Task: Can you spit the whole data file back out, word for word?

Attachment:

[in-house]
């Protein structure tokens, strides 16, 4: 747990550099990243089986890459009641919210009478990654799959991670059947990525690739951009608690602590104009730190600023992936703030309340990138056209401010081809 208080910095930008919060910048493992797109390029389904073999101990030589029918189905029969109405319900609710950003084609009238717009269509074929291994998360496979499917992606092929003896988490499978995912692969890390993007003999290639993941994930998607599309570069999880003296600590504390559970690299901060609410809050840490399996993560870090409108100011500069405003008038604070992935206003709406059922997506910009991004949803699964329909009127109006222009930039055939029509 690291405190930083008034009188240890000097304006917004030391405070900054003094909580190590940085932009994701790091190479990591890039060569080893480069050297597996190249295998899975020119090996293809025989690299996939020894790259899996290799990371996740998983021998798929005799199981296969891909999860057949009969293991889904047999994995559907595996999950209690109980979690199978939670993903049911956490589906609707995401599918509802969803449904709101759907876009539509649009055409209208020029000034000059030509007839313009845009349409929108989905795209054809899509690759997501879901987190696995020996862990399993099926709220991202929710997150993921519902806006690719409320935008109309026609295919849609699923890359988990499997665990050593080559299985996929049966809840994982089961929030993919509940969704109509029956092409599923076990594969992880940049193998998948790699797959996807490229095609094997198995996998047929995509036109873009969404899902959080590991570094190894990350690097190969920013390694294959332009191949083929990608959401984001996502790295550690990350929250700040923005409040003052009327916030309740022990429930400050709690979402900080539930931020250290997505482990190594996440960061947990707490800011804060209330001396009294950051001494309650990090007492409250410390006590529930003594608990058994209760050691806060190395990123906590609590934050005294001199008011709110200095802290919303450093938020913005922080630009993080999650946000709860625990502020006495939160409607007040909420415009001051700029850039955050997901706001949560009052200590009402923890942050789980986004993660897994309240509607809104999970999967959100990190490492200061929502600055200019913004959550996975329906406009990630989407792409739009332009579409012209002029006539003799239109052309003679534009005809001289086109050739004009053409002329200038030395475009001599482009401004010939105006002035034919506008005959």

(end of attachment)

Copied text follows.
[in-house]
């Protein structure tokens, strides 16, 4: 747990550099990243089986890459009641919210009478990654799959991670059947990525690739951009608690602590104009730190600023992936703030309340990138056209401010081809 208080910095930008919060910048493992797109390029389904073999101990030589029918189905029969109405319900609710950003084609009238717009269509074929291994998360496979499917992606092929003896988490499978995912692969890390993007003999290639993941994930998607599309570069999880003296600590504390559970690299901060609410809050840490399996993560870090409108100011500069405003008038604070992935206003709406059922997506910009991004949803699964329909009127109006222009930039055939029509 690291405190930083008034009188240890000097304006917004030391405070900054003094909580190590940085932009994701790091190479990591890039060569080893480069050297597996190249295998899975020119090996293809025989690299996939020894790259899996290799990371996740998983021998798929005799199981296969891909999860057949009969293991889904047999994995559907595996999950209690109980979690199978939670993903049911956490589906609707995401599918509802969803449904709101759907876009539509649009055409209208020029000034000059030509007839313009845009349409929108989905795209054809899509690759997501879901987190696995020996862990399993099926709220991202929710997150993921519902806006690719409320935008109309026609295919849609699923890359988990499997665990050593080559299985996929049966809840994982089961929030993919509940969704109509029956092409599923076990594969992880940049193998998948790699797959996807490229095609094997198995996998047929995509036109873009969404899902959080590991570094190894990350690097190969920013390694294959332009191949083929990608959401984001996502790295550690990350929250700040923005409040003052009327916030309740022990429930400050709690979402900080539930931020250290997505482990190594996440960061947990707490800011804060209330001396009294950051001494309650990090007492409250410390006590529930003594608990058994209760050691806060190395990123906590609590934050005294001199008011709110200095802290919303450093938020913005922080630009993080999650946000709860625990502020006495939160409607007040909420415009001051700029850039955050997901706001949560009052200590009402923890942050789980986004993660897994309240509607809104999970999967959100990190490492200061929502600055200019913004959550996975329906406009990630989407792409739009332009579409012209002029006539003799239109052309003679534009005809001289086109050739004009053409002329200038030395475009001599482009401004010939105006002035034919506008005959």